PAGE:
Game Title: Hanabi
Designer: Antoine Bauza
Manufacturer: R&R Games
I looked down at my newest group of pupils, they looked scared, terrified even, and who could blame them? Not many people lasted long here. At a glance you could tell from the burns on my face, though perhaps it was the chemically-induced rasp to my voice that was leaving my class ill at ease. "Let's go over the basics again, Lithium, red, Sodium, yellow, Magnesium, white, Barium, green, Copper, blue. The colour is vitally important, particularly as some of these compounds will react violently with each other, do you understand?" The four of them all nodded solemnly, I could almost hear the internal pledges each made that they were going to survive this "The people demand a show, I demand a show and you don't want to disappoint me" The class shook their heads "We have 1 hour class, I'll just check your blindfolds, then it's time to play a little game..."
Hanabi is a 2-5 player cooperative card game where you try to build up 5 or 6 different fireworks. The game could be described as multiplayer solitaire, but with a big twist, you can see everyone’s cards but your own, and you aren’t allowed to share that information freely. The game becomes one of risk management and trying to read into the reason that someone has fed you the occasional tidbit of information.
The game has 6 colours, each of which have cards numbered 1-5. You have to play them in numerical order, which sounds easy enough until you try. Each turn you do one of three actions, firstly you can give clues. You have 8 clues that can be used to tell someone about their hand, the information can be either about a number or a colour, however you have to tell them about all of that type in their hand. If someone has three 3’s you have to let them know about all of them, you can’t just tell them about the one they need to play. The only way to get clues back is to either finish a stack of fireworks up to 5, or to do the second action: discarding. Discarding means you throw away a card from your hand (better hope you don’t need it) to get back a clue, simple enough. The discard pile is always visible so you should know when you've ruined your chances for a particular colour. Finally you can play a card, when you do this you take it from your hand and put it on the relevant firework stack. However if you have played something out of its correct order then you lose a fuse token, should you use all 3 fuse tokens then the fireworks blow up before being launched and you lose the game!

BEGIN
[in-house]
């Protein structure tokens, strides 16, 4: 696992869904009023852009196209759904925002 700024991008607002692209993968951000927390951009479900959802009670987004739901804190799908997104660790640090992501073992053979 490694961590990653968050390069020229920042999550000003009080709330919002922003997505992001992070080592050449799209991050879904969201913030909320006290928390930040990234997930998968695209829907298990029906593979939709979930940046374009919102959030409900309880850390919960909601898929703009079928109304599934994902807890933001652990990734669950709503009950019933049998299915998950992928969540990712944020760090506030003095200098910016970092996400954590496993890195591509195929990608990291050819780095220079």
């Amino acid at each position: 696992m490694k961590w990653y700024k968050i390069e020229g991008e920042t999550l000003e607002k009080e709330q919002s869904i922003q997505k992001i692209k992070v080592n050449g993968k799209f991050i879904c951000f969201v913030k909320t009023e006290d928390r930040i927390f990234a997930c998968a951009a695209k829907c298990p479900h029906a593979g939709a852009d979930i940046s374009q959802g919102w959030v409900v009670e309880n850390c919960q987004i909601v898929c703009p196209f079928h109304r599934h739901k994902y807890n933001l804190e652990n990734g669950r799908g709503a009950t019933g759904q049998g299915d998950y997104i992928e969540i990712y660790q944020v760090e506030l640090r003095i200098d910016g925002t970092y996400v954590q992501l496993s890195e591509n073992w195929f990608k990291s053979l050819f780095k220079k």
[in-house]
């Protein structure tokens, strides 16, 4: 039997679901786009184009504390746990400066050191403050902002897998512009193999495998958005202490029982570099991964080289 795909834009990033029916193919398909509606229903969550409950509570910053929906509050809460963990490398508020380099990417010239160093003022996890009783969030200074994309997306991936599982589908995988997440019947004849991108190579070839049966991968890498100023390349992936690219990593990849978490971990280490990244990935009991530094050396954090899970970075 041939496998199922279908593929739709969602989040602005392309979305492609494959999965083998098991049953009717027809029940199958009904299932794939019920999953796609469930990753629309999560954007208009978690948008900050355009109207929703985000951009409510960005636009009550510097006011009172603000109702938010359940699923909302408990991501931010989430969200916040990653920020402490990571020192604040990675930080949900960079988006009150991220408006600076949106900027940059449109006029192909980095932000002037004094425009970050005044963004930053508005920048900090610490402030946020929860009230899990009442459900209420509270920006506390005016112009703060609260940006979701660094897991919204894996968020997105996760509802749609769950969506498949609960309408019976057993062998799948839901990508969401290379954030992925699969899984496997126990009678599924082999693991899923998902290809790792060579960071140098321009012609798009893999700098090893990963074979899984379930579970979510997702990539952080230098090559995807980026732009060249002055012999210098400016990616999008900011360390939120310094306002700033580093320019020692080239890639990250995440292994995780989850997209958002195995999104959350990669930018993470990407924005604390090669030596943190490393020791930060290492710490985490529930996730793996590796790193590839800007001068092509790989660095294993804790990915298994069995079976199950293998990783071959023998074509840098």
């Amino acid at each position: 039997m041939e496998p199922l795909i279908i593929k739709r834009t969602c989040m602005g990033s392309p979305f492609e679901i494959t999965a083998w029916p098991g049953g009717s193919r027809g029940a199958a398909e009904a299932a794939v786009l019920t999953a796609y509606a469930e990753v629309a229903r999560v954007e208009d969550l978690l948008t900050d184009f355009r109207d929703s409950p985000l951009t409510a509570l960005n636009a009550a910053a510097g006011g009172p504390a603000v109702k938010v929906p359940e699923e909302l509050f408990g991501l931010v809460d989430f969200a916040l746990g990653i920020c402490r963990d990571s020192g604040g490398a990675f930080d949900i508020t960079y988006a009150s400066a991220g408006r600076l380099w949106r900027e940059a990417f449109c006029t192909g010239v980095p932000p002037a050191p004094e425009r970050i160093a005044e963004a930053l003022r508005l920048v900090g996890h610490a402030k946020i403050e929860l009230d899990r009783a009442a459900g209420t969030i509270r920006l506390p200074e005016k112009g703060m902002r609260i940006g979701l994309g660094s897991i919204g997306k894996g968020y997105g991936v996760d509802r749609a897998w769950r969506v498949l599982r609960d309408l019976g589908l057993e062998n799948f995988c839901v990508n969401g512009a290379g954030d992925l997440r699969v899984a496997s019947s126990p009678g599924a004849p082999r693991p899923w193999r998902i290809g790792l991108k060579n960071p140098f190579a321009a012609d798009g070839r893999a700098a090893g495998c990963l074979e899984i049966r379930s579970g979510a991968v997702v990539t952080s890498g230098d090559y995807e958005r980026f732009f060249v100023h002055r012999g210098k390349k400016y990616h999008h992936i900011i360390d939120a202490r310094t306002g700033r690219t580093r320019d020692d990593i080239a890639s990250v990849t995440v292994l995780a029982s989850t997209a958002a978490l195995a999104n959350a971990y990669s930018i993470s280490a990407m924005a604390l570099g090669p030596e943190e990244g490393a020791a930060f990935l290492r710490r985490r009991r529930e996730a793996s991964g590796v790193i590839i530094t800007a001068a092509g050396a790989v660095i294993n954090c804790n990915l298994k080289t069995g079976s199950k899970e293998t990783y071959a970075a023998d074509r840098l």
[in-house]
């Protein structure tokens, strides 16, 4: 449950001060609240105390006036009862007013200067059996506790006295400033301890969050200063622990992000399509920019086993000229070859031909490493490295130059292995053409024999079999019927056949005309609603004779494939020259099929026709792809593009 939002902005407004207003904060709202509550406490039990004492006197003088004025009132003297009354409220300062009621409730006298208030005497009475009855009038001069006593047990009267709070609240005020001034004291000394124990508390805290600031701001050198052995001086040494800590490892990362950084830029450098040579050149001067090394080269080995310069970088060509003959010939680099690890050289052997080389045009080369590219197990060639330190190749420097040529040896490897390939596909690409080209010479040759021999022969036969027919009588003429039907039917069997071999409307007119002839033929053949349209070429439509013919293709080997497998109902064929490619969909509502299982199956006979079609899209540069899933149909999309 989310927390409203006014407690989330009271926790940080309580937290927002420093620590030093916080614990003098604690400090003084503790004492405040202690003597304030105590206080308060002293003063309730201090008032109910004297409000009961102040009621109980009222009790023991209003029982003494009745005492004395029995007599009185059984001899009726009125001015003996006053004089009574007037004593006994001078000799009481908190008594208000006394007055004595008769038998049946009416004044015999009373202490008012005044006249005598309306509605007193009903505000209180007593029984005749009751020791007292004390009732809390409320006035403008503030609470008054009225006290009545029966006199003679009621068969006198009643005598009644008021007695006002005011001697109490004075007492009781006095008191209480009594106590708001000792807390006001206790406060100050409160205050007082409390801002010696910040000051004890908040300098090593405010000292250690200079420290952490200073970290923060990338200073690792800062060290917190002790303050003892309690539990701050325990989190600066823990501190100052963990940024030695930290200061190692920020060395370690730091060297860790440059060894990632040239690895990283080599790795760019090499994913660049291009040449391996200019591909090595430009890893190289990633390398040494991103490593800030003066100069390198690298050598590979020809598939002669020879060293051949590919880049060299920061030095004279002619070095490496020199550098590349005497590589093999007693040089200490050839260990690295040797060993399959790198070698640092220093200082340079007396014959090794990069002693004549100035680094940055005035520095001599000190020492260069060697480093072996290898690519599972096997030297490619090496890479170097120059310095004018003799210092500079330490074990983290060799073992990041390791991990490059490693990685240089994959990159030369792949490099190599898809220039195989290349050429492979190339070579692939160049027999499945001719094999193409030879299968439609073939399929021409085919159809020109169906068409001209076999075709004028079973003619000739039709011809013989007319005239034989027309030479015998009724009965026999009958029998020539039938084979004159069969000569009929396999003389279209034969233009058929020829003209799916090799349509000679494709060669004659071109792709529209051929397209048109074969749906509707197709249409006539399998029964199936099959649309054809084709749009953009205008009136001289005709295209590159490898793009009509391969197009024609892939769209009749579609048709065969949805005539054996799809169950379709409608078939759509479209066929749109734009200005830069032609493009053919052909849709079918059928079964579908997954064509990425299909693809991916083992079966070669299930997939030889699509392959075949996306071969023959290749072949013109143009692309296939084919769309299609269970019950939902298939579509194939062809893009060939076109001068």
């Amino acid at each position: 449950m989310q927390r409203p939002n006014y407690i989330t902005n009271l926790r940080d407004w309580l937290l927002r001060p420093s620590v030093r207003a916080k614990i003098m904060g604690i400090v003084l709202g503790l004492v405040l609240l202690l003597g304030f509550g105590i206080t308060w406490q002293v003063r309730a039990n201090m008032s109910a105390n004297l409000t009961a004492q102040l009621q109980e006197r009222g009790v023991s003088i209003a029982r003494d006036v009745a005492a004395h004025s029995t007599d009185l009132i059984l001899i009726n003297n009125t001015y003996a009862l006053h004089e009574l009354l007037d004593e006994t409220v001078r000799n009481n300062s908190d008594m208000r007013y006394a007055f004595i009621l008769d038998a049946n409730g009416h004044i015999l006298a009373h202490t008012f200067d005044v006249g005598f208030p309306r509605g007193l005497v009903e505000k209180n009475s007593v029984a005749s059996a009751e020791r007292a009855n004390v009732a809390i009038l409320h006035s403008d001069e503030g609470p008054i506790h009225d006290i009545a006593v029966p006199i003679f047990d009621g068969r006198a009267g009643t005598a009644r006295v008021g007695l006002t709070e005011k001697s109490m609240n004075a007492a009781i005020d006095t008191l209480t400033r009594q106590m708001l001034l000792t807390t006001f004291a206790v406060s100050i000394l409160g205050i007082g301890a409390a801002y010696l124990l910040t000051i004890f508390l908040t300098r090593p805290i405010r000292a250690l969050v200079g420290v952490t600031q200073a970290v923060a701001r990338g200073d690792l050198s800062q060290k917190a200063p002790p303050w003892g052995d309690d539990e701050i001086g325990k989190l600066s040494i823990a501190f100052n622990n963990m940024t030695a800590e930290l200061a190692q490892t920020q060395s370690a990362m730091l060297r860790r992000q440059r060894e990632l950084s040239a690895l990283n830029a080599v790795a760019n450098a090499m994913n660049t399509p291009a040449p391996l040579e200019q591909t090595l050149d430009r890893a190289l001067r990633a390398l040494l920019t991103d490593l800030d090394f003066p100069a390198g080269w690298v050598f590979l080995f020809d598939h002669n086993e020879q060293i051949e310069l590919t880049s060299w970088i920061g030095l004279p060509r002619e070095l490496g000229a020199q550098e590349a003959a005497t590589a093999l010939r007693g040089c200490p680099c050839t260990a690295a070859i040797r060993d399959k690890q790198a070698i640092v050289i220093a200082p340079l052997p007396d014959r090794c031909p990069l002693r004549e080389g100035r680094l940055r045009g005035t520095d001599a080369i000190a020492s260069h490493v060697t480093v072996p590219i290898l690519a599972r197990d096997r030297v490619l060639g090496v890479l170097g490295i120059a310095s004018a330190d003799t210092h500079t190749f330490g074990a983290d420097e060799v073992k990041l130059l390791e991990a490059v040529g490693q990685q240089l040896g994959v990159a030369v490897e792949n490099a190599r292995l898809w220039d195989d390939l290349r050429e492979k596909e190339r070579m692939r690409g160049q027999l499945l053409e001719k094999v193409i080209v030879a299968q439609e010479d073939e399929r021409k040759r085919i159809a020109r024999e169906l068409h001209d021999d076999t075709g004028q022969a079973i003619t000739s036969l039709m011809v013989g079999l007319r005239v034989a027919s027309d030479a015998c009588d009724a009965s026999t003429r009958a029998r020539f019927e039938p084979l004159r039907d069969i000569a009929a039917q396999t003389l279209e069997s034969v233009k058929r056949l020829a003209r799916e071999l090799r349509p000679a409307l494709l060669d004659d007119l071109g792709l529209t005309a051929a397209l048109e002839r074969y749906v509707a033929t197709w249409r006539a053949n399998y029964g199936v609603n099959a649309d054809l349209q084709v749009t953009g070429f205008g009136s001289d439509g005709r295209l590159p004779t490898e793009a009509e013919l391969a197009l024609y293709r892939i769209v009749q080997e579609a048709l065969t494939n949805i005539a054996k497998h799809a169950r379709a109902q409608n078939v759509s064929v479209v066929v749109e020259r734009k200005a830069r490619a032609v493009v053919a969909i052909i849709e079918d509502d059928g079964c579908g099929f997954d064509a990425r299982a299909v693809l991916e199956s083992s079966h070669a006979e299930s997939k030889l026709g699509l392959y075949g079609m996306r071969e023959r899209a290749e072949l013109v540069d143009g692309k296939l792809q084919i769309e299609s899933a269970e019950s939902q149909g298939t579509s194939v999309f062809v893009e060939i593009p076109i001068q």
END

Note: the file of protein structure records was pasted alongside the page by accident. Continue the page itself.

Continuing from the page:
|The game's initial setup, the fuses and clue tokens are to the right, both players always have a hand of 5 and the draw deck is on the left.|
That’s really about it when it comes to gameplay, the game is simple, but it really shines in my opinion for making you make difficult decisions “Surely if this card was good someone would have told be by now!?” or “Why would they tell me about this 4 if it weren’t the one I need to play?”. The game is about trying to read everything you can into the limited information you get. You may find yourself getting frustrated when one of your friends forgets that the 2 you told them about is red, which you told them 4 turns ago, but it’s just a matter of time before you make the same mistake.
Hanabi does have a lot going for it for a small game; it’s only a little bit bulkier than a standard pack of cards so it’s very portable. It has a handful of variant game modes included in it which adds to the lifespan of the game. It also manages to avoid the coop issue of 1 player taking over because you aren’t allowed to tell each other what to do, all you are allowed to say is colours and numbers, and that’s only at the cost of a clue and an action. The game does have its flaws though, the game can be completely unwinnable. The game ends, with one more turn each, when you can’t draw and sometimes that last card is the card you've desperately been waiting for, similarly if both the 2s of a colour end up right at the bottom you may not have time to build the firework even if you somehow knew exactly what to play. The game can also be less enjoyable when people decide to drop massive hints through their body language (“This card is a 4, as are these three, but THIS CARD IS A FOUR, okay?”), also the game can be entirely cheapened by playing with a psychic!